Paul’s letter to the Hebrews looks into the lives and accomplishments of the Three Patriarchs we know as Abraham, Isaac, and Jacob. The letter also describes each of them as archetypes for Faith and Faithfulness flowering in Righteousness. They put their faith in God’s Faithfulness, and Paul wants his audience, including us, to understand that is precisely what God expects – our trust in his never-ending Faithfulness to his promises. Paul’s letter to the Hebrews also directs our attention to the incomparable status of Jesus, the Christ, the Living and Only-Begotten Son of God. In Christ and Christ alone are fulfilled all the purposes for which Israel was chosen, protected, blessed, and set forth as an example of God’s majesty and power. Although he had often revealed his will and demonstrated his purpose for designating Israel as his beloved, to love him, to serve him, and to be exemplars so as to lead others to also love and serve him, they often forgot his faithfulness and turned their backs on him. He sent priests like Melchizedek, Aaron, and Zadok, prophets like Samuel, Isaiah, and Elijah, Judges like Gideon, Samson, and Eli; though the Nation rallied under their influences from time to time, they soon forgot the Divine purpose for which they were created and fell back into the service of and devotion to false gods who could be fabricated from any material God had created. Paul uses the history of the Hebrews to demonstrate the sound wisdom of God’s plan for their salvation.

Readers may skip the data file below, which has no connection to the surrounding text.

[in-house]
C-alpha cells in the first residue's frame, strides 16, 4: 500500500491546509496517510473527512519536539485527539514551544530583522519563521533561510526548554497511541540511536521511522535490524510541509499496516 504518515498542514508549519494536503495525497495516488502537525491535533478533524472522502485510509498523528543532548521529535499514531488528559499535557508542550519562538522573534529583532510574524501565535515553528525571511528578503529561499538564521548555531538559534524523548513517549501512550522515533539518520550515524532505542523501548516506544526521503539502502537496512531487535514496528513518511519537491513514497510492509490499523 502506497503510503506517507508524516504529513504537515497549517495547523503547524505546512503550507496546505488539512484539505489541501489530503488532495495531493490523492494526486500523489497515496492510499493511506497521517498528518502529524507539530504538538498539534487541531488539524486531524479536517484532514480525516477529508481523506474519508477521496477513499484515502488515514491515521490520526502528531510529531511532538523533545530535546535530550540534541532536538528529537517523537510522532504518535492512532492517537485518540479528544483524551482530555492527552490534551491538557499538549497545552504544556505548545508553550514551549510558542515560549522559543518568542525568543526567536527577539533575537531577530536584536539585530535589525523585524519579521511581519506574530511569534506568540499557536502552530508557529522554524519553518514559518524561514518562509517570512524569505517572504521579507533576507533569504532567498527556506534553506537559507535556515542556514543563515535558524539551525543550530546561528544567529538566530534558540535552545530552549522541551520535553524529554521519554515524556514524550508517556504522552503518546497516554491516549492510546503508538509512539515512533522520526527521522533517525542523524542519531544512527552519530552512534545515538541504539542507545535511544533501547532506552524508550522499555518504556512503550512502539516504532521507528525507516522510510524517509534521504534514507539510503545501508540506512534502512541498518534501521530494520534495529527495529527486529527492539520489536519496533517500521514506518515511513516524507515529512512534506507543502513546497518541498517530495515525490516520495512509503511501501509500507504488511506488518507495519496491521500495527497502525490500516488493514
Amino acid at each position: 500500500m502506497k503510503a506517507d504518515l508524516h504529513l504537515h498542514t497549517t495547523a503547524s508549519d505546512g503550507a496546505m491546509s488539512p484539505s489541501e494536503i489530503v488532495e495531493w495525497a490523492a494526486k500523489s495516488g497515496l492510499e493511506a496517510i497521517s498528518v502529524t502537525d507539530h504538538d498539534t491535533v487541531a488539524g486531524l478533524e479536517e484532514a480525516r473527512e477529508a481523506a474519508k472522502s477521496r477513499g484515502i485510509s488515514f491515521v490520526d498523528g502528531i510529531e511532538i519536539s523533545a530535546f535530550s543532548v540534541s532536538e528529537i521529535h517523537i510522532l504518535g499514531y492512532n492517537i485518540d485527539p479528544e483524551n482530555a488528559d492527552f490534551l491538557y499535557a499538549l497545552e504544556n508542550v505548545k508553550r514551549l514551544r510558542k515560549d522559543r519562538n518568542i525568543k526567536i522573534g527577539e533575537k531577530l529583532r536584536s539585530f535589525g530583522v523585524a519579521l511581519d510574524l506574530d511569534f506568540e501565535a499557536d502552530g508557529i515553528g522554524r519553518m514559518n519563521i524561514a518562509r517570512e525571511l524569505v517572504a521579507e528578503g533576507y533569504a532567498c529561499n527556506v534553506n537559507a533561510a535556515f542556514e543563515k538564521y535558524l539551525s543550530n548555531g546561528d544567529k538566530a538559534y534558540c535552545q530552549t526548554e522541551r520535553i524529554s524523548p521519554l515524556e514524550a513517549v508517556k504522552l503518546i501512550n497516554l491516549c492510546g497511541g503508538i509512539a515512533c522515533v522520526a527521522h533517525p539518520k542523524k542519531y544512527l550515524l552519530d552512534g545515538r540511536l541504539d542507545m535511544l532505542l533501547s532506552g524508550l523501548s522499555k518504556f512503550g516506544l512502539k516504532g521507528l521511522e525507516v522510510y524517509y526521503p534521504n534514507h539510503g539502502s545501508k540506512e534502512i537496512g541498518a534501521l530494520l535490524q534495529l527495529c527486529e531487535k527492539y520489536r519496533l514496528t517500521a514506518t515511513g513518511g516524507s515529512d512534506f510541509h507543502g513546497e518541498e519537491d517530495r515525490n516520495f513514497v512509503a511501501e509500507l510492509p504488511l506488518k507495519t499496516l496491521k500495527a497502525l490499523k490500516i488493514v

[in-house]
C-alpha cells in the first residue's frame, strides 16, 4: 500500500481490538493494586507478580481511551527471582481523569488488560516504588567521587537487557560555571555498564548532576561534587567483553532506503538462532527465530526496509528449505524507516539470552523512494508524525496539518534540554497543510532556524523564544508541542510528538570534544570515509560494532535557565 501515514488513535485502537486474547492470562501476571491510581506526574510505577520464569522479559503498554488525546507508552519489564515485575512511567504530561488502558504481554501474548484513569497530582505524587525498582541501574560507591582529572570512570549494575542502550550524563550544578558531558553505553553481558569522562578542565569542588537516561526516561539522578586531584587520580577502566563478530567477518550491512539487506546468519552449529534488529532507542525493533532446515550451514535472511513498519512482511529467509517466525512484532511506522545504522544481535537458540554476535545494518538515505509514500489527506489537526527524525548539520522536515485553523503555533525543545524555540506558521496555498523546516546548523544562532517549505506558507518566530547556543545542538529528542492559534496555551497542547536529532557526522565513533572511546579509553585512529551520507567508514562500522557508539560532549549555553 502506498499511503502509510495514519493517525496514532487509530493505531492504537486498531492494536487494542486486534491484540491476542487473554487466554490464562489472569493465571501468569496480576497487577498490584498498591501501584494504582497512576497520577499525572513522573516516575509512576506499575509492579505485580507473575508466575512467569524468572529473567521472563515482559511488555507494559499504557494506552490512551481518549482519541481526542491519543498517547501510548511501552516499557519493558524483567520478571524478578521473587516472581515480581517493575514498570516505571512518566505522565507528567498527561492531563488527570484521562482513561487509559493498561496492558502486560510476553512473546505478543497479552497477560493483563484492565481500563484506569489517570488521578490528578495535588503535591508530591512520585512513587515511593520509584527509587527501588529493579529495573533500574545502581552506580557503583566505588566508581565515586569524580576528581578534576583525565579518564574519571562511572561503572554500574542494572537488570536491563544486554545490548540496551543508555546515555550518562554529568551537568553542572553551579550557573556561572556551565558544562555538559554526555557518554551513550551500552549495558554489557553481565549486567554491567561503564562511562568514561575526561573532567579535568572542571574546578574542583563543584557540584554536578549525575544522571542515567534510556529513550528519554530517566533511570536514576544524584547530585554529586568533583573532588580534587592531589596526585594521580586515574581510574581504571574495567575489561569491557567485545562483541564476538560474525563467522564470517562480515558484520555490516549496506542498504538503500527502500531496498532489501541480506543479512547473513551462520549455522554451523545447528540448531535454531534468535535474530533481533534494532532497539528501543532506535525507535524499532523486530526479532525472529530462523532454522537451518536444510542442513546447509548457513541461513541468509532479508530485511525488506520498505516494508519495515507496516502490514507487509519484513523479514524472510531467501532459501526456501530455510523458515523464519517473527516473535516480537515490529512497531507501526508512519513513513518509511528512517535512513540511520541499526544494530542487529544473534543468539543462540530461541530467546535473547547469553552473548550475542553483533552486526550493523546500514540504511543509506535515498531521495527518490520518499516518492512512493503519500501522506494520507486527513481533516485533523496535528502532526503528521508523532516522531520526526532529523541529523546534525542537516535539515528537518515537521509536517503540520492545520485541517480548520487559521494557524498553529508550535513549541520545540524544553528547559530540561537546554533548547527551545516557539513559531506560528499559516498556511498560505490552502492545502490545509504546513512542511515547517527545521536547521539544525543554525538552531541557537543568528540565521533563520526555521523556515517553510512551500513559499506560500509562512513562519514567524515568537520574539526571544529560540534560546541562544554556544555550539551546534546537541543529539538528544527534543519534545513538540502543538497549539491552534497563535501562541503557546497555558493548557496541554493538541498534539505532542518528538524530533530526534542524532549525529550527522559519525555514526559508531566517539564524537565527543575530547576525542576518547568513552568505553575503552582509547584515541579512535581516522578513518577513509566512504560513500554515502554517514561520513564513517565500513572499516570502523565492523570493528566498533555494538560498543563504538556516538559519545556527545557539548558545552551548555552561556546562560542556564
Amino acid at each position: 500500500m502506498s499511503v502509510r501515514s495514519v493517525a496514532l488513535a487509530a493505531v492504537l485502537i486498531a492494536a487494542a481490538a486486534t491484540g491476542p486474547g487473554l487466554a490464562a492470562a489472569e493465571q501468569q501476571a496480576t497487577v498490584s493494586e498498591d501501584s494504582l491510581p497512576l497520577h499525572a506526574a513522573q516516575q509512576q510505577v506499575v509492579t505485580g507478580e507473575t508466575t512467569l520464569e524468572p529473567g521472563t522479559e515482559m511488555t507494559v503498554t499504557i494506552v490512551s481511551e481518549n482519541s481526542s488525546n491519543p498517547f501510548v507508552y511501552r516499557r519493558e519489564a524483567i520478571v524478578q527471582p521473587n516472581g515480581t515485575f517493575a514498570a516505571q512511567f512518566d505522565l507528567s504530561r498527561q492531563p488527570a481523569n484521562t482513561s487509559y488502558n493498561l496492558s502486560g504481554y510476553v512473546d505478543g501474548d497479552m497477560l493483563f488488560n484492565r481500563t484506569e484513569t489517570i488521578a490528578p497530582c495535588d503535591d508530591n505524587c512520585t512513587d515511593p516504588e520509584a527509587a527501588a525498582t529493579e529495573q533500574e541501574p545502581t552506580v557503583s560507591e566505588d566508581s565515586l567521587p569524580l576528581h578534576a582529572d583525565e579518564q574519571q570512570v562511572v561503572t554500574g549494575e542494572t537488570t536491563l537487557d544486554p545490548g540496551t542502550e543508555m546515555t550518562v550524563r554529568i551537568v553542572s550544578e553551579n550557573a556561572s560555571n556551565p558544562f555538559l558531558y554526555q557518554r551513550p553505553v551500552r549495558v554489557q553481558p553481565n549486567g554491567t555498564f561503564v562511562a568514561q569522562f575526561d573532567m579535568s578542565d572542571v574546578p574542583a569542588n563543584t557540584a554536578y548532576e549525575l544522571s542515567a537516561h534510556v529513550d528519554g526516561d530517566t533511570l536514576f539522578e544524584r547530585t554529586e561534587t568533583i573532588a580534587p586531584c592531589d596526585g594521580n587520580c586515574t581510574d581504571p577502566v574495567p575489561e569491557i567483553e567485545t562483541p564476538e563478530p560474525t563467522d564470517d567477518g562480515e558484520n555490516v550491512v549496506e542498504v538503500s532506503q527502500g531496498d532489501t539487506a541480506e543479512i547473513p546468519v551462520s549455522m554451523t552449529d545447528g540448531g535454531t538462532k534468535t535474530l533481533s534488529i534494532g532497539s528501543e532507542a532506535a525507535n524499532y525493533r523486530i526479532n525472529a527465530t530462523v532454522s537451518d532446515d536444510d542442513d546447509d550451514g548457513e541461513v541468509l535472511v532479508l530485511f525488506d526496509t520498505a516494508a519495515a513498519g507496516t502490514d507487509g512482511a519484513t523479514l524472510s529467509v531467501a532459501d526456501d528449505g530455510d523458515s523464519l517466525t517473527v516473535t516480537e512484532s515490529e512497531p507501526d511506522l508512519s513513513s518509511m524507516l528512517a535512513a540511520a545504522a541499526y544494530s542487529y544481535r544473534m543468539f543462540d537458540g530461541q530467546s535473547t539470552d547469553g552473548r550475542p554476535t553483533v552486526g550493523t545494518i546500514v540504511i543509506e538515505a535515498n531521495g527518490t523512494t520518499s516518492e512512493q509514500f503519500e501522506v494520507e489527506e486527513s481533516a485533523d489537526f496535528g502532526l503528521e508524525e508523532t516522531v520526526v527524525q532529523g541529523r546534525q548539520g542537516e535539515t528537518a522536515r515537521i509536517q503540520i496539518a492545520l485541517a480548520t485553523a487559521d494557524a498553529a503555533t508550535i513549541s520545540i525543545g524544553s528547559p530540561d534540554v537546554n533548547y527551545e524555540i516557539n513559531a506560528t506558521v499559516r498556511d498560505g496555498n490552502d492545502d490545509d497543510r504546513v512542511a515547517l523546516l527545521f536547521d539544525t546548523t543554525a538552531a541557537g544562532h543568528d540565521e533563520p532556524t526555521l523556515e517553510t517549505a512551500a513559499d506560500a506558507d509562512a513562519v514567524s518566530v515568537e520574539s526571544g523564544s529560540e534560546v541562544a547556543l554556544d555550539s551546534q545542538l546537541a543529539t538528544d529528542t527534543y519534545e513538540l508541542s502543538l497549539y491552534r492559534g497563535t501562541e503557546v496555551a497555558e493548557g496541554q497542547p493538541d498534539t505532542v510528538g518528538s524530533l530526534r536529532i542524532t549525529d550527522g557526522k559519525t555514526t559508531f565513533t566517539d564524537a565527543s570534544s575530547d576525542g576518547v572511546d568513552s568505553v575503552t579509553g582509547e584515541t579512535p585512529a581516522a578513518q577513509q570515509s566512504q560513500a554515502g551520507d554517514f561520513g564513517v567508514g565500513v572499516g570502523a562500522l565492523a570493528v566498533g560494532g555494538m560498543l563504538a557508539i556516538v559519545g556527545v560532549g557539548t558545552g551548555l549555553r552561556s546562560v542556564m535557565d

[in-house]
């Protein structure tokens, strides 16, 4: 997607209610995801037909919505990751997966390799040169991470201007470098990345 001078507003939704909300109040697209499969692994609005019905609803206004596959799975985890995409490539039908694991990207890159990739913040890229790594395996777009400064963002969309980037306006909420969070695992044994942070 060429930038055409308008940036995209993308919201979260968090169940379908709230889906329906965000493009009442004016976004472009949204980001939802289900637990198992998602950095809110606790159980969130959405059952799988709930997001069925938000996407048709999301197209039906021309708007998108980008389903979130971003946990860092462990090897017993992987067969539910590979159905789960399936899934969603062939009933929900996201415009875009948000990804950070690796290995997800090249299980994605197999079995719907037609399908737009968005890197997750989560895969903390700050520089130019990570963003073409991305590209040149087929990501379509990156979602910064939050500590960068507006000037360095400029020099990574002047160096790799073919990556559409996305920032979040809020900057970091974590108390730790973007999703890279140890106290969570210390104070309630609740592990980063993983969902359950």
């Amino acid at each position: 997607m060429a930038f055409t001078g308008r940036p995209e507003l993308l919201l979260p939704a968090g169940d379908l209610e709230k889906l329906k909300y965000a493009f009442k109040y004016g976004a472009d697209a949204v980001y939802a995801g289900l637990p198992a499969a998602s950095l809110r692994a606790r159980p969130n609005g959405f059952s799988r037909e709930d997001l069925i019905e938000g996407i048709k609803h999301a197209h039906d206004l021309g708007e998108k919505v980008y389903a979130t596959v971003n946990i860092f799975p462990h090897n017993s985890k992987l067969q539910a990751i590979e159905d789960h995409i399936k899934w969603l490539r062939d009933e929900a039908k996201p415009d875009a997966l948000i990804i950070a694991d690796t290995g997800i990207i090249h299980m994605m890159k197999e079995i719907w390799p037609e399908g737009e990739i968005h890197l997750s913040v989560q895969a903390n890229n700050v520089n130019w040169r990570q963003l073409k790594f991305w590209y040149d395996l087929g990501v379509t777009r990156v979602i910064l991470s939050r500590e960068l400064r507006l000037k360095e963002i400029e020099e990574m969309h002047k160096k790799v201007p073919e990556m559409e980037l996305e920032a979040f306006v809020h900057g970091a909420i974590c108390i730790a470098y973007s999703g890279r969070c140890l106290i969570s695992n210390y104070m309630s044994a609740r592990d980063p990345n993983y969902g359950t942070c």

Paul follows along through the history of the Hebrews and at every place where they failed, in every instance where they were proven inadequate, Paul shows how great a triumph obliterates their failures and what elegant excellence easily exceeds all God’s earlier expectations. The result God originally purposed for his people becomes reality in and through the establishment of The Kingdom of God. Through Jesus’ life, passion, death, and resurrection all Peoples can be that Nation of Priests, Prophets, and Kings which God envisioned for his chosen ones from the very start. Because of this, we have all the benefits of the First Covenant and all the benefits of the Second Covenant as well.


Next week we will look at the pastoral letter to Titus and explore the fundamental processes of establishing a new community of believers in the Early Church.


As we prepare to celebrate the Easter Mysteries only a few short weeks away, let your prayers seek the guidance of the Holy Spirit to help you prepare a welcome for the Risen Lord. In the Upper Room of your prayer life, in the quiet recesses of your heart and mind, look for those things you cling to that stop you from depending entirely on God’s faithfulness to his promise.

Please pray also for all the intentions we have mentioned in the past month – persons with health issues, relationship problems, financial needs, loneliness, people who are experiencing big changes in their lives for any reason, and pray for anyone you know who needs to get closer to God (I think that covers all of us and everyone any of us knows!).

Especially pray for our leaders in government, faith communities, families, and at work. They are gifted by God with the authority to lead, so ask God to help them do that with morality, compassion, wisdom, and justice.

Whatever, whenever, wherever, whoever, however, if ever, forever — at your service, Beloved.


Share this:
Share this page via Email Share this page via Stumble Upon Share this page via Digg this Share this page via Facebook Share this page via Twitter

About Chick Todd

American Roman Catholic reared as a "Baptiterian" in Denver Colorado.

Leave a Reply

Your email address will not be published.

Type answer *

Pages Email Newsletter Categories Archives Connect